3. “Over the Hills And Far Away.” When I was 16, I would have put this at least at No. 2, and it’s probably still a coin flip. The only thing that keeps this at No. 3 is the extended harpsichord coda — one of the few points on Houses where the group seems to paste in something diverse and unexpected just for the sake of having something diverse and unexpected. Plant’s lyrics are endlessly quotable, while the interplay of Page’s electric and acoustic guitars is about as good as anyone’s ever done it.
2. “The Song Remains The Same.” Starts the album with a pure adrenaline jolt, then deftly alternates fast and slow throughout in an unforced way. Plant is on pretty good form again; plus, you can’t beat the title for sloganeering. When I listen to this it makes me think of some indefatigable world traveler, scarf flying, on a jet to Saudi Arabia or Tangiers or Stockholm or someplace. Zep had a history at the time of opening their records with overheated brain-beating machismo — “Whole Lotta Love,” “Immigrant Song,” “Black Dog” — and it was high time they broke out and did something that added a little thought to their raw power.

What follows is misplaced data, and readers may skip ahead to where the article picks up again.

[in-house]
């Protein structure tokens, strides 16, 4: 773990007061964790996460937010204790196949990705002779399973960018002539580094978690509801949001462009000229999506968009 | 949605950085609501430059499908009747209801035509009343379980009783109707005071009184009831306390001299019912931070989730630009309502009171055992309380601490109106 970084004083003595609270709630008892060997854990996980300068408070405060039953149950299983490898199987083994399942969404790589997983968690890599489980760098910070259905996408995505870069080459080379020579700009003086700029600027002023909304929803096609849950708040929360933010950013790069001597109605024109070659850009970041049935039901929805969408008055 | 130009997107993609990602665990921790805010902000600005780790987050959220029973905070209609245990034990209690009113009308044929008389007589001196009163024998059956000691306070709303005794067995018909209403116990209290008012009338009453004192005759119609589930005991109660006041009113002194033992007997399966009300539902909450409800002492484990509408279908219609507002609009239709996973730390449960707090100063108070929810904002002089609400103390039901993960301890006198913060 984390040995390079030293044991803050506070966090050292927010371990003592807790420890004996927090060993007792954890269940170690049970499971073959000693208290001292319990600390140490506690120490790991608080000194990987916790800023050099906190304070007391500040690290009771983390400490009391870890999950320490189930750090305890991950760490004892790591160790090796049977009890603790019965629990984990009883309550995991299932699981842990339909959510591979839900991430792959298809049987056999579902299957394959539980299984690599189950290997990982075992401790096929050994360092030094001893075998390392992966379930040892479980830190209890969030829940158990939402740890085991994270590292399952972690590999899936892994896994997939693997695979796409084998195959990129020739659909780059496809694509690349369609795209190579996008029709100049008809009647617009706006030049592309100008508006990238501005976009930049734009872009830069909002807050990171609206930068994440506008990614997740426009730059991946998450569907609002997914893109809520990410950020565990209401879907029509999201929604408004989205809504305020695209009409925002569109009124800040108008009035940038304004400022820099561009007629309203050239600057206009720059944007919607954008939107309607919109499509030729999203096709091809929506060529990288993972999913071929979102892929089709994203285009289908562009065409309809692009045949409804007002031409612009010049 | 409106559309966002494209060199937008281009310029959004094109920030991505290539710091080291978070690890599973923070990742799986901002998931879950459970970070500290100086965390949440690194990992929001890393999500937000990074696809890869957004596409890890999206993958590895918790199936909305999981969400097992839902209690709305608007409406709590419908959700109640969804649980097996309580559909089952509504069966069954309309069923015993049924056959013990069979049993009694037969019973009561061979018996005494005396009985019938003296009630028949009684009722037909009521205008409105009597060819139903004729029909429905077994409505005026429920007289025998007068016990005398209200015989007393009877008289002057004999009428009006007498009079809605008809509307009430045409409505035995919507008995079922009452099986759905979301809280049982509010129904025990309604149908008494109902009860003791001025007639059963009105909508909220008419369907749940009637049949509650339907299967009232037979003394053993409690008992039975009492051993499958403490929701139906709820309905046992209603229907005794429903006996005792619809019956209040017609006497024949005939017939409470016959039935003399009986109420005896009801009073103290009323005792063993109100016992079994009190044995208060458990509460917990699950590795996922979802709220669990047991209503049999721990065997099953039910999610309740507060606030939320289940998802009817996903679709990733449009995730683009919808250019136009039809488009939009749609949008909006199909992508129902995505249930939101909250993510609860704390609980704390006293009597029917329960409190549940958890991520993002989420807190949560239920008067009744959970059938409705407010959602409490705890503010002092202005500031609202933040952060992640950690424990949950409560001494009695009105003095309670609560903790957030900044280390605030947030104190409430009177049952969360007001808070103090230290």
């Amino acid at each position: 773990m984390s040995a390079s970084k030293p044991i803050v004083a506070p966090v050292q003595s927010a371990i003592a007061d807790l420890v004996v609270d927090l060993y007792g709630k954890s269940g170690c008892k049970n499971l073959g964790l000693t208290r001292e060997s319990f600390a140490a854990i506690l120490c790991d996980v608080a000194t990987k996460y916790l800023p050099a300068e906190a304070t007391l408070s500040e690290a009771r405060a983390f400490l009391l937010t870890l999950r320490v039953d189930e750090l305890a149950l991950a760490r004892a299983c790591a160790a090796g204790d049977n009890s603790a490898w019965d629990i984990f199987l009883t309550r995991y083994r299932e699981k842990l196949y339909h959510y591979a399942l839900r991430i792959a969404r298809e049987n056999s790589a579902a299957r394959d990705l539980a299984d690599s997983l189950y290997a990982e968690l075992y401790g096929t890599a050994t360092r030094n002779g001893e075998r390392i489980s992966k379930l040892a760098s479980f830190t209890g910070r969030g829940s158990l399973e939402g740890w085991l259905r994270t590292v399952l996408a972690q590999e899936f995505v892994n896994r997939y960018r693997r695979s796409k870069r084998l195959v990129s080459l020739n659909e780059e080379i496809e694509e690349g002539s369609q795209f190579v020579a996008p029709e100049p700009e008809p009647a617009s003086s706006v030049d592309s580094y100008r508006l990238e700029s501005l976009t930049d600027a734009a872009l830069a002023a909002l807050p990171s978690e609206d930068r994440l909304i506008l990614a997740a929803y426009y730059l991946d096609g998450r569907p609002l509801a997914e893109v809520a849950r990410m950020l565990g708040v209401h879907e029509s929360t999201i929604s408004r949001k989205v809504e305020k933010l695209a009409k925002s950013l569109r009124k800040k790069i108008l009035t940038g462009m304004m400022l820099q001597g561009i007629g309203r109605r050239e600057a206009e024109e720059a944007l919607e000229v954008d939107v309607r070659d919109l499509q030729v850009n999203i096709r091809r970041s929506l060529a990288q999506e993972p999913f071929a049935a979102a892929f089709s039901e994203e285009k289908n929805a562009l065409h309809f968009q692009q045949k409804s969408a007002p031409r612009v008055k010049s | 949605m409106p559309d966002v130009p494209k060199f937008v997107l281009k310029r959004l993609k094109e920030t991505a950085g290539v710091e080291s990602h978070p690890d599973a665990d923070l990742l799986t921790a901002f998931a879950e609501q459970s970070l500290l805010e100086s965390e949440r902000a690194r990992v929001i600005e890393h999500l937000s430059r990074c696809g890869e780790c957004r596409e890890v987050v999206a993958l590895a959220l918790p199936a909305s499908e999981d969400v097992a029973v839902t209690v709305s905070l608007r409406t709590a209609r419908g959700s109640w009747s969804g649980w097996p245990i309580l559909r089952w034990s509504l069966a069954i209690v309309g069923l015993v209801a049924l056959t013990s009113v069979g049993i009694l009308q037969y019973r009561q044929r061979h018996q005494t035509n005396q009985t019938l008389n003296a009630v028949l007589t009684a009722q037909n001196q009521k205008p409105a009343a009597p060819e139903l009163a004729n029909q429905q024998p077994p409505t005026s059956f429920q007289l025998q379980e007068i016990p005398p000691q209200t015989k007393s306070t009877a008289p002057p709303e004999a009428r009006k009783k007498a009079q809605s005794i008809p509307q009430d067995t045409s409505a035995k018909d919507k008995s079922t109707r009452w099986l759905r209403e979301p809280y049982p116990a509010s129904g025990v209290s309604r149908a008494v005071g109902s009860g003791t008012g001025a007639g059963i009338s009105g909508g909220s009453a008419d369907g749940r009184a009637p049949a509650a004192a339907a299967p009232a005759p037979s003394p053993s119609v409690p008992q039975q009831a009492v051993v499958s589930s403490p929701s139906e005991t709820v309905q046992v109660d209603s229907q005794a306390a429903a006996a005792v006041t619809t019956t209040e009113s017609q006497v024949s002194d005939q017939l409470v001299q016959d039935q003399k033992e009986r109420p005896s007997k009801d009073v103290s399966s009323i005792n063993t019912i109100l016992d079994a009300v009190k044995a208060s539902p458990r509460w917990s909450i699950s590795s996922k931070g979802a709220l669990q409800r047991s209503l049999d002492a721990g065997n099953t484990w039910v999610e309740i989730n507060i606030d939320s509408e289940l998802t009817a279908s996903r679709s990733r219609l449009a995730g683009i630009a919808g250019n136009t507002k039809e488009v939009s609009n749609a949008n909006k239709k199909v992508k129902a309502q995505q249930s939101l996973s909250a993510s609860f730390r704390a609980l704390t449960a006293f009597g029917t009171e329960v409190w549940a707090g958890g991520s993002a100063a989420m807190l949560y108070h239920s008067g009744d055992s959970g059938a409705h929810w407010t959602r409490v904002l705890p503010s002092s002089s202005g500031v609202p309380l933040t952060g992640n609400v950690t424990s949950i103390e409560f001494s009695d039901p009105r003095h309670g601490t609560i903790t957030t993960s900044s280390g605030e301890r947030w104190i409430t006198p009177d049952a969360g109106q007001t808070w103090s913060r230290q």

1. “The Crunge.” Yup. This is my list, and on my list, this bizarre and completely unexpected send-up of the James Brown sound is the best song on Houses.
I have never gotten tired of it. In fact, John Paul Jones’s cheesy synth motif, Page’s grinding, off-kilter rhythm guitar, and Plant’s tossed-off, punch-drunk vocal (“IaintgonnatellyounothinIaintgonnatellyounomoooooore, no!”) retain the capacity to make me laugh out loud after all these years.
While it’s commonly described as a “piss-take” or somesuch, I’ve never interpreted it as open mockery of James Brown. Instead, it sounds like Page started playing a funk riff after everybody’d had a couple of lagers, and a few hours later, something crazed and unique and hilarious occupied a space in the universe that was waiting to be filled.
If Wiki is to be believed, this is one of Jones’s favourite Zeppelin songs, which is endorsement enough for me, since he was and is Zep’s coolest member.
(The song has a little bit of music-geek credibility, too: “The Crunge”‘s deceptively simple exterior masks an absurd number of time-signature shifts. Try counting it.)